Inside Slant - Giants vs. Lions

There aren't that many players who were on the team Jan. 5, 2003, when the Giants lost a wild-card playoff game in San Francisco. <BR><BR> Lost it, frankly, is not the right way to put this. Gave it away might be better. Choked on it might also apply.

That was the game, played in the City by the Bay, in which the Giants were leading 38-14 with less than six minutes to play in the third quarter. They surrendered 25 unanswered points in less than 20 minutes and were beaten 39-38.

The head coach of the 49ers was Steve Mariucci, now the head coach of the Detroit Lions. And the team the Giants play on Sunday, when they return from their break with a stunning 4-1 record, is Detroit.

Many thought that the Giants' abysmal collapse last season, when they finished 4-12 and tied with three other team as worst in the NFL, stemmed from that catastrophic defeat. Defensive end Michael Strahan, who was on the field, prefers not to talk about the game but has admitted, "It did set us back. I mean, holy cow, how could it not?"

That loss and the ensuing 4-12 record in 2003 combined to cost head coach Jim Fassel and most of his staff their jobs. That includes Johnnie Lynn, who was the defensive coordinator and is now secondary coach in Baltimore (where Fassel is offensive consultant to his close friend, head coach Brian Billick).

Mariucci has been less than eager to talk about that game as well, perhaps because his team was crushed the following week by Tampa Bay, the ultimate Super Bowl champion, but also because coaches don't talk about other coaches and other teams except in the most glowing of terms.

But Strahan remembers. So do CBs Will Allen and Will Peterson. So do a handful of the offensive players such as RB Tiki Barber, WRs Amani Toomer and Ike Hilliard, TE Jeremy Shockey, LT Luke Petitgout and LG Jason Whittle. Beating Detroit won't dispel the sour taste left by that amazing collapse, nor will it get back many jobs, nor will it even the score with the 49ers.

But it might, even in some small way, begin to bring the team's psyche back. New head coach Tom Coughlin has used a drop of hemlock rather than a drop of honey to hone and sharpen this year's version of the franchise, and to him that loss in San Francisco means nothing. Beating Mariucci means nothing. But beating the Lions means a lot, if only because it will move his astonishing turnaround one game higher to a 5-1 record.

To a coach like Coughlin, that means everything.


--The Giants owe a special thanks to the Lions. It was Nov. 19, 2000, when a nondescript Detroit team came into Giants Stadium and administered a fearsome beating, leading at one point by 28-0 and finally waltzing out with a 31-21 victory.

That was the game that produced coach Jim Fassel's famous "guarantee speech," when he stood before a battery of reporters and radio and TV correspondents and guaranteed that the Giants would win their final four games of the season and make the playoffs, then win their playoff games until they got to the Super Bowl.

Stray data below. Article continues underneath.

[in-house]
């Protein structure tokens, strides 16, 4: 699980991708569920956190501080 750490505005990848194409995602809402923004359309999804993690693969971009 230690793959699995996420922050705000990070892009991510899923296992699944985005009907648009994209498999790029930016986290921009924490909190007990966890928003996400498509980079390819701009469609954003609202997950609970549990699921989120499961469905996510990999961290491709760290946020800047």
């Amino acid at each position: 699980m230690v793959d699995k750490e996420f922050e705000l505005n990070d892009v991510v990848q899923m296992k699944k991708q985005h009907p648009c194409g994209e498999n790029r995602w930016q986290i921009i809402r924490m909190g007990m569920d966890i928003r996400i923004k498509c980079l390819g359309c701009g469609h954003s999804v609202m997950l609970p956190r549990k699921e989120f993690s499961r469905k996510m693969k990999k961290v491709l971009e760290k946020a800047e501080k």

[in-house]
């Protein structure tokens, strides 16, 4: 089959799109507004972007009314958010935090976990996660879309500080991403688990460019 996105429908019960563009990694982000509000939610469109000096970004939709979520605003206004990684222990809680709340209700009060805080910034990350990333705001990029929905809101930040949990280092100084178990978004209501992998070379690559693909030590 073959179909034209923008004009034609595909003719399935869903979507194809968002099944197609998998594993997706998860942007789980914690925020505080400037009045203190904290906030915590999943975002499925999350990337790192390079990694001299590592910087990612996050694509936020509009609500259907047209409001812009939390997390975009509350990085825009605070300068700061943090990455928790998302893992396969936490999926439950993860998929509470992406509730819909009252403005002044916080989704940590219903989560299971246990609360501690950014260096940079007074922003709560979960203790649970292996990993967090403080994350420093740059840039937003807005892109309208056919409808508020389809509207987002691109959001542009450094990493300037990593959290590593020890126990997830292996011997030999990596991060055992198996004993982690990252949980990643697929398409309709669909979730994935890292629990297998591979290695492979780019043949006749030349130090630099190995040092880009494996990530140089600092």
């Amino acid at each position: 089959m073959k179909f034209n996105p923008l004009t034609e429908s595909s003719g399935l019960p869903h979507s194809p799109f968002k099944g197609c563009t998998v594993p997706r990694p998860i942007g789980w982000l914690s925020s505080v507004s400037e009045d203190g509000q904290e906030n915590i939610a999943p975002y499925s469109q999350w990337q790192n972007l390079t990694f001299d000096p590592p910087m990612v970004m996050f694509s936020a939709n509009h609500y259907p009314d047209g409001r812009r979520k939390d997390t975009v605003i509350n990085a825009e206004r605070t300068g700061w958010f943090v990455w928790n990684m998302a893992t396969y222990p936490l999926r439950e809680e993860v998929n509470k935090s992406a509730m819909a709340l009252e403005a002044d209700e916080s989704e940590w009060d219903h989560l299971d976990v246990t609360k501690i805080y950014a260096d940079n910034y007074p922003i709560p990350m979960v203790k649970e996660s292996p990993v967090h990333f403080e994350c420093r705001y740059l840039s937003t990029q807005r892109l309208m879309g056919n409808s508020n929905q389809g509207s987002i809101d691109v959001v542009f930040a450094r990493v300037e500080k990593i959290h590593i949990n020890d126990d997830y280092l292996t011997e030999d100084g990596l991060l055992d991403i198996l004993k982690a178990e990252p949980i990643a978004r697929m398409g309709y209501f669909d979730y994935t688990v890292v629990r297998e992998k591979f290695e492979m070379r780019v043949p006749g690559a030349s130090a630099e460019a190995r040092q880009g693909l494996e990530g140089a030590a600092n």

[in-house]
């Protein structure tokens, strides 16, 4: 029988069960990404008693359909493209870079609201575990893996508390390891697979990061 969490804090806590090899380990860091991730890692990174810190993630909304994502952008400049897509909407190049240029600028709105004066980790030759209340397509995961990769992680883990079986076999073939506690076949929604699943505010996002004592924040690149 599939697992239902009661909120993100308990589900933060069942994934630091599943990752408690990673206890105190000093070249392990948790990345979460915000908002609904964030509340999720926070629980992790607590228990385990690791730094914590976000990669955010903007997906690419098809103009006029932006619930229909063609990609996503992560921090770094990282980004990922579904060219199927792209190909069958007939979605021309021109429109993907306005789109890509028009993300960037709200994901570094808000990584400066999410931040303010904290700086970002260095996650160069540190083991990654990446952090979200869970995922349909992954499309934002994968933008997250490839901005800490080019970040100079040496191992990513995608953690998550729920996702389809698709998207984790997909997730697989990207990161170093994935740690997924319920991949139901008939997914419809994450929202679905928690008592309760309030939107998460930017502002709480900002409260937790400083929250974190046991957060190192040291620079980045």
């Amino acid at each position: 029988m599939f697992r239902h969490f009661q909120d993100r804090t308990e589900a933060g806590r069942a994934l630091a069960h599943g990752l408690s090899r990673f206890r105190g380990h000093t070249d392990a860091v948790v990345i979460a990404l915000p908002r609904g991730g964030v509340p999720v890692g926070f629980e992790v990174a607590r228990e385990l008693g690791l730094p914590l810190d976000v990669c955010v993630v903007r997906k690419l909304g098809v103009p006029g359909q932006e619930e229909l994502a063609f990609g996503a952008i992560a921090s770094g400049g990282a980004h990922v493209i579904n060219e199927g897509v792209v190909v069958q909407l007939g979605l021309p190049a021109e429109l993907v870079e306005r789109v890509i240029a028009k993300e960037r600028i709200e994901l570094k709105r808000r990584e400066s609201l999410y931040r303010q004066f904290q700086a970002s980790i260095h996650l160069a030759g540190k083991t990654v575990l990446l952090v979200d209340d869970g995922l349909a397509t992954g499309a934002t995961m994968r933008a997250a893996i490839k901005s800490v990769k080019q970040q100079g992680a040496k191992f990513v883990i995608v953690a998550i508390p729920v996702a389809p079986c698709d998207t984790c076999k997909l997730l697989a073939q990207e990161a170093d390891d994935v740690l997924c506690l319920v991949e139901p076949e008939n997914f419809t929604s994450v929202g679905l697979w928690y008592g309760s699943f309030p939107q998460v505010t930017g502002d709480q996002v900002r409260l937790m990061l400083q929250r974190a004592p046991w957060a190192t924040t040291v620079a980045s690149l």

They did.

--The Giants had 10 interceptions last season and already have eight this year, with CB Will Peterson, SS Gibril Wilson (a rookie) and FS Brent Alexander leading with a pair each.

--RB Tiki Barber, who has 577 yards in 96 carries through five games, is averaging 115.4 yards per game and projects to what would be an all-time personal season total for him of 1,846. That would shatter the existing team single season mark of 1,516 set in 1986 by Joe Morris. In fact, Barber and Morris have the four best single-season rushing marks -- two each.

--Mary Love Young, widow of former Giants general manager George Young, has donated $2 million in her late husband's name to fund a four-story building/library at his high school alma mater, Calvert Hall H.S. in Baltimore. The official dedication of George Young Hall is scheduled for Oct. 29.

--The Giants have signed Derrick Ward, an undrafted rookie RB from Ottawa College in Kansas. He is 5-11, 233 pounds and might see some action instead of RB Ron Dayne, who appears to have fallen into disfavor again for his inability to capitalize on short-yardage situations.

--WR Tim Carter, for the third time in three seasons, has been injured. This time it appears to be far more serious, since he fractured a hip socket in the team's 28-10 victory in Dallas the week before their bye. Carter missed time as a rookie with a torn Achilles tendon and last season missed additional time when he was felled by three concussions in as many weeks. Rookie (sixth-round pick) Jamaar Taylor of Texas A&M will be given the chance to fill Carter's role. Otherwise, it could be special teams star David Tyree.

--DT Fred Robbins is progressing from his sprained shoulder vs. Dallas and is expected to start Sunday vs. Detroit.

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